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CNMI welcomes a new political era


Gov.-elect Arnold Palacios, right, and Lt. Gov.-elect David Apatang hold a press conference after winning the Nov, 25 gubernatorial runoff. Photo courtesy of Palacios-Apatang campaign office


By Bryan Manabat Saipan—Outgoing Gov. Ralph DLG Torres aptly described the CNMI’s recently concluded gubernatorial election as “a wild ride.” It was preceded by the usual political mudslinging, breakups and alliances.


That is what democracy is about. In elections there arise divisions as we put our names forward to do the incredibly difficult task of leading our islands, but when the people speak and place their confidence in an individual to serve, we must respect their voices, join together and continue to work to bring our islands forward toward prosperity,” Torres said after losing to his estranged lt. governor, Arnold Palacios, in the Nov. 25 runoff.


Palacios distanced himself from Torres at the height of allegations of corruption that led to an unsuccessful attempt to impeach the Republican governor.


“This campaign season has come to an end, and it is now time to heal and come together to rebuild the relationships that may have been broken. Although our wish was that it didn’t happen, it was evident that our community was divided,” said Torres, who will pass the baton to Palacios in January.


Palacios and his running mate, Saipan Mayor David Apatang, who ran under the Independent Party, garnered 54.05 percent of the total votes counted, while Torres and his running mate, Sen. Vinnie Sablan, received 45.95 percent.

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The Palacios-Apatang team clinched additional votes from the supporters of the Democratic team, Rep. Tina Sablan and her running mate, Rep. Leila Staffler, who came in last in the Nov. 8 general elections. Endorsements from Sablan and Staffler gave the Independent team a commanding lead of 1,060 votes over their Republican opponents.


"Your support of our vision to rebuild trust in our government touched our hearts. Together, we will rebuild trust and bring the change our people voted for. We share this success with you," Palacios said, addressing Sablan and Staffler who joined the press conference on Nov. 28.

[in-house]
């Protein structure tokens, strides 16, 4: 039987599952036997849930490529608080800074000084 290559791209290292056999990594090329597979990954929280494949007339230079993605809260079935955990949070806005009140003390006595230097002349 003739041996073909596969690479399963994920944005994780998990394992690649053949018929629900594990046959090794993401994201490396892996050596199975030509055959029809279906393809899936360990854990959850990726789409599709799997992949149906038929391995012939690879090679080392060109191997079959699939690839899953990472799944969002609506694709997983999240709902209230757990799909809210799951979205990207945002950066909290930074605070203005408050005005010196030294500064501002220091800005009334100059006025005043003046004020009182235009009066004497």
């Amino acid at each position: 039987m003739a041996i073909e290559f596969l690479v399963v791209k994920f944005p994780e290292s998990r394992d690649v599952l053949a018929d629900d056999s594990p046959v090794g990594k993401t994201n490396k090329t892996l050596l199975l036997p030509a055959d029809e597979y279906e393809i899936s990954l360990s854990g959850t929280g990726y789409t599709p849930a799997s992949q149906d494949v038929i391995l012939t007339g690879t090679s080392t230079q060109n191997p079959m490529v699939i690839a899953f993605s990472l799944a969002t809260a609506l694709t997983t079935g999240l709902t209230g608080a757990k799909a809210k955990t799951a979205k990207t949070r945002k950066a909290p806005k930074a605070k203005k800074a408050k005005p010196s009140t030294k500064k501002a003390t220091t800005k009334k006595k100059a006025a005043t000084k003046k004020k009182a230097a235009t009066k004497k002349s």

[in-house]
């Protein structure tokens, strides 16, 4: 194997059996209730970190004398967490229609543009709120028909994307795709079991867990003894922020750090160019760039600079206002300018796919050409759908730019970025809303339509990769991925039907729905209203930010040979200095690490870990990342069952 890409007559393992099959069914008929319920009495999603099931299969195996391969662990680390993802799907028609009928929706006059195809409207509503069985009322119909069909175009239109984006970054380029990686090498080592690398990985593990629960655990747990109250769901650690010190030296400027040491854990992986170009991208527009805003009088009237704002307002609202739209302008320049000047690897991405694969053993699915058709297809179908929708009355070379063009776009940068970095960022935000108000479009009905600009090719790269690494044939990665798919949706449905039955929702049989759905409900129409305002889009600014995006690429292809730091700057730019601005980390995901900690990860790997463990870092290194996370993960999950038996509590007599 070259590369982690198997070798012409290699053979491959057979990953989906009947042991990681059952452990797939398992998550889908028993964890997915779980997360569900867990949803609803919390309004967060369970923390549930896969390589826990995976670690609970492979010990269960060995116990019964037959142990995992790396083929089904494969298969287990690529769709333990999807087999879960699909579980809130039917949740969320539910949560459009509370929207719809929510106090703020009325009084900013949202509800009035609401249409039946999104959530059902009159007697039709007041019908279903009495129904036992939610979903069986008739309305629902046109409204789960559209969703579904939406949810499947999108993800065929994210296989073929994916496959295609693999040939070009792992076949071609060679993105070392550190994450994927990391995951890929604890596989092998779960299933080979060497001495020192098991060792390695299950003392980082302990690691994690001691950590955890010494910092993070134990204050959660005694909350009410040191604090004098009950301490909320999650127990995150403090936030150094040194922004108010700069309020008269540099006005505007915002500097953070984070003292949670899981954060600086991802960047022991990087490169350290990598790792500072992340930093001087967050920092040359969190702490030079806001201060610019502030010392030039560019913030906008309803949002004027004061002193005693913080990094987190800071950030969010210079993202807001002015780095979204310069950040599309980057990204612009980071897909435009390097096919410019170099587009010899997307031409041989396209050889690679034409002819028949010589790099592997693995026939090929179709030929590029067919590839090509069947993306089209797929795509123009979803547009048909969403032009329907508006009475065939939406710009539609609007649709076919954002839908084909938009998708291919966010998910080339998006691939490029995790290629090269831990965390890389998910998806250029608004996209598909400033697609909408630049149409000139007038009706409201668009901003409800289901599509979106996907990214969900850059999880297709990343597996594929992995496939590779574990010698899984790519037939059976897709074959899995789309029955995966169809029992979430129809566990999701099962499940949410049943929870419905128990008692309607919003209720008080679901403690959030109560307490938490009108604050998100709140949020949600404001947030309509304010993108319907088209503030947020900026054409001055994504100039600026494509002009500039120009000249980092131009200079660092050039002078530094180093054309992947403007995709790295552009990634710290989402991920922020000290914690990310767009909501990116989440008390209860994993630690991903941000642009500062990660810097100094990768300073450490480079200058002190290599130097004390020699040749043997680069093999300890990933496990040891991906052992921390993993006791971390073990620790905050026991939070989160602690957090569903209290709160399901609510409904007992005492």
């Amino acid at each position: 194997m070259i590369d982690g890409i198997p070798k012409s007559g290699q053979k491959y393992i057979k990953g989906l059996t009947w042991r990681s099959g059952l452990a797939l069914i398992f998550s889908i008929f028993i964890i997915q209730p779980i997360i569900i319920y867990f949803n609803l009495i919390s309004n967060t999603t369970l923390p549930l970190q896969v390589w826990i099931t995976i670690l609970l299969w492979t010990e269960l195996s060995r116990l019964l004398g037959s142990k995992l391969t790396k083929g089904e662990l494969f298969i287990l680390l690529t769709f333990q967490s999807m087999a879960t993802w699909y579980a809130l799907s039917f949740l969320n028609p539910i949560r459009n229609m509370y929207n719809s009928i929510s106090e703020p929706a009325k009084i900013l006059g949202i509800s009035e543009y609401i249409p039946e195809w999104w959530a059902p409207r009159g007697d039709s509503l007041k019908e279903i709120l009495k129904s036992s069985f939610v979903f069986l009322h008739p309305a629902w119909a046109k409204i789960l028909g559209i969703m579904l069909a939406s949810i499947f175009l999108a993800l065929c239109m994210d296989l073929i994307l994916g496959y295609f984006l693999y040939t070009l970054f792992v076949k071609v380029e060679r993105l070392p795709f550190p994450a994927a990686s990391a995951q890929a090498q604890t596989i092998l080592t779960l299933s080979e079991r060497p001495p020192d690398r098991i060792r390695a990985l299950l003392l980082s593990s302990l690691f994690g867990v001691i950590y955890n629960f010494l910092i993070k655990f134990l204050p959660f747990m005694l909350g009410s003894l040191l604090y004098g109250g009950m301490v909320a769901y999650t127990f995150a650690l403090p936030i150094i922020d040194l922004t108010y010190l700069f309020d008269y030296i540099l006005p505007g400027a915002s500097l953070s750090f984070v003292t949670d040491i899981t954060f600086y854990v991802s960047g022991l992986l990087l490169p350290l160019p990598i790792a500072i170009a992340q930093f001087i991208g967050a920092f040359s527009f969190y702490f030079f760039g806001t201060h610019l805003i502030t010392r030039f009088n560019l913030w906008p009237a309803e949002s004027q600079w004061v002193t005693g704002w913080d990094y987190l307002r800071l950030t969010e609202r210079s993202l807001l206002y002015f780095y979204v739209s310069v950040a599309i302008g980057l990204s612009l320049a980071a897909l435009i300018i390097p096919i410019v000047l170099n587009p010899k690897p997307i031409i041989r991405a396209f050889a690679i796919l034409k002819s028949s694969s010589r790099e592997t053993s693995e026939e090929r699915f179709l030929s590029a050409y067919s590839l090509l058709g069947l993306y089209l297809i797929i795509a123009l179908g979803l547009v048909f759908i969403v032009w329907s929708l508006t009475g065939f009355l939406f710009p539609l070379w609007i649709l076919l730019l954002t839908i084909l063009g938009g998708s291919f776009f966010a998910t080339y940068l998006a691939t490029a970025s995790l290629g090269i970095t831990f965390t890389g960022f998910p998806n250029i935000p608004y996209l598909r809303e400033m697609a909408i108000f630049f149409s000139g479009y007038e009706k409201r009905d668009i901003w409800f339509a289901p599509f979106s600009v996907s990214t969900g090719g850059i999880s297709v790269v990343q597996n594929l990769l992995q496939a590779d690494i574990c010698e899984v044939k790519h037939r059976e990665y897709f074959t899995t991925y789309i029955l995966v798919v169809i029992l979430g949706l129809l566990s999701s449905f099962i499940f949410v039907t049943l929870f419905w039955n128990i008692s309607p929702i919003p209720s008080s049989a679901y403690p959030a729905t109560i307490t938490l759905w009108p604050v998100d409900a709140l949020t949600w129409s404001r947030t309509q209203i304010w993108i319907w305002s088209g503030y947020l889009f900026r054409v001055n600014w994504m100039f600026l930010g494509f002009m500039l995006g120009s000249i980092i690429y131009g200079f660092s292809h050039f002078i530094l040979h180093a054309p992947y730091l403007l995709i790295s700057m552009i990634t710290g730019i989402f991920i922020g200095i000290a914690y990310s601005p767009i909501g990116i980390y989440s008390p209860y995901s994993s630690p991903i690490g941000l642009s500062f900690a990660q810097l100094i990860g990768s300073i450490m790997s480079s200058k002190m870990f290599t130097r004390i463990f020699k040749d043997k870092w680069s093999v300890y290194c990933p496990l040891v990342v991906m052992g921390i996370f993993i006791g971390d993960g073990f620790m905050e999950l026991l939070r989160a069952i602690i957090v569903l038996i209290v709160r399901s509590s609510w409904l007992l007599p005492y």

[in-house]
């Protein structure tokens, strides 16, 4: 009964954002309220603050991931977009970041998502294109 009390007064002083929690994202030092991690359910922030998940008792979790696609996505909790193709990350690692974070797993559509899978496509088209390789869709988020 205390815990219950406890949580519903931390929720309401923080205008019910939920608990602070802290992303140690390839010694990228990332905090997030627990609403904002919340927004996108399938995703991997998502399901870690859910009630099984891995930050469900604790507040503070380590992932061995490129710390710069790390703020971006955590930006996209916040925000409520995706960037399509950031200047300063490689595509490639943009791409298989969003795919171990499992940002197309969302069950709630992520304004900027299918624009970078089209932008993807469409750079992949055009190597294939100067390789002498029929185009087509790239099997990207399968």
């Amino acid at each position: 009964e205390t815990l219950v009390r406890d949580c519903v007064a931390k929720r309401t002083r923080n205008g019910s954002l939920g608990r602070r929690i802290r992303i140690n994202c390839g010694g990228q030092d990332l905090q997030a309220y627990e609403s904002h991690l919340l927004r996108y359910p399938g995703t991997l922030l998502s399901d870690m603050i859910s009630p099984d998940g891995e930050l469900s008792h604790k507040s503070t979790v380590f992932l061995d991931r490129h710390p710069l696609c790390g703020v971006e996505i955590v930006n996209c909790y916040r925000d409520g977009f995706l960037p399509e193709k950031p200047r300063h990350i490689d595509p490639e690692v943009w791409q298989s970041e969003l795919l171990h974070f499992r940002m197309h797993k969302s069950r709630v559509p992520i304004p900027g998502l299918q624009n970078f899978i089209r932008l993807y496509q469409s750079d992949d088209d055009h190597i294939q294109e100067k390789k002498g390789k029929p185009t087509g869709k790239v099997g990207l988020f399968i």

“We have a commitment, and the unity pledge stands. We honor that, and we will pursue it to make sure that things are done right for our people in this Commonwealth,” Apatang said.


Torres’s term was challenged by a series of typhoons and a pandemic that shattered the CNMI, and was marked by controversies involving the casino industry on Saipan.


Assuming governance in the post-Covid era, the Palacios-Apatang administration is inheriting the task of driving the CNMI economy on the road to recovery.


Palacios said the incoming administration’s transition committee will include Sablan and Staffler, whose first task is to open the government’s financial books.


"We will look through all of it because that is part of the CNMI’s healing process. Sometimes you need to air everything out in order to make sure that, if there were any wrongdoings, we correct them,” Palacios said.


“We’re not going to do it out of vendetta; it just has to be done. The public deserves that and that is one of our promises from the very beginning; that we will open the books and be very transparent about it," he added.


While vowing “not to step on anybody's legal rights,” Palacios said “those who are flagrantly responsible for any wrongdoing would have to be held accountable for their actions.”


“That’s part of good governance. In order for us to right the ship, so to speak, we need to know what is wrong. What happens if the guy that steers the canoe is the one that’s wrong? We have to right that by replacing him with somebody else if that’s what we have to do. It’s not something that I relish doing, but if that’s what we have to do, to right our government, that to me, is simple,” Palacios said.


Torres said he is looking forward to a smooth transition of government. “I am also looking forward to spending time with my family and children in the months ahead,” he said. “I am excited to have more time to be a father, a husband, and a proud resident of this great commonwealth in the years ahead.”


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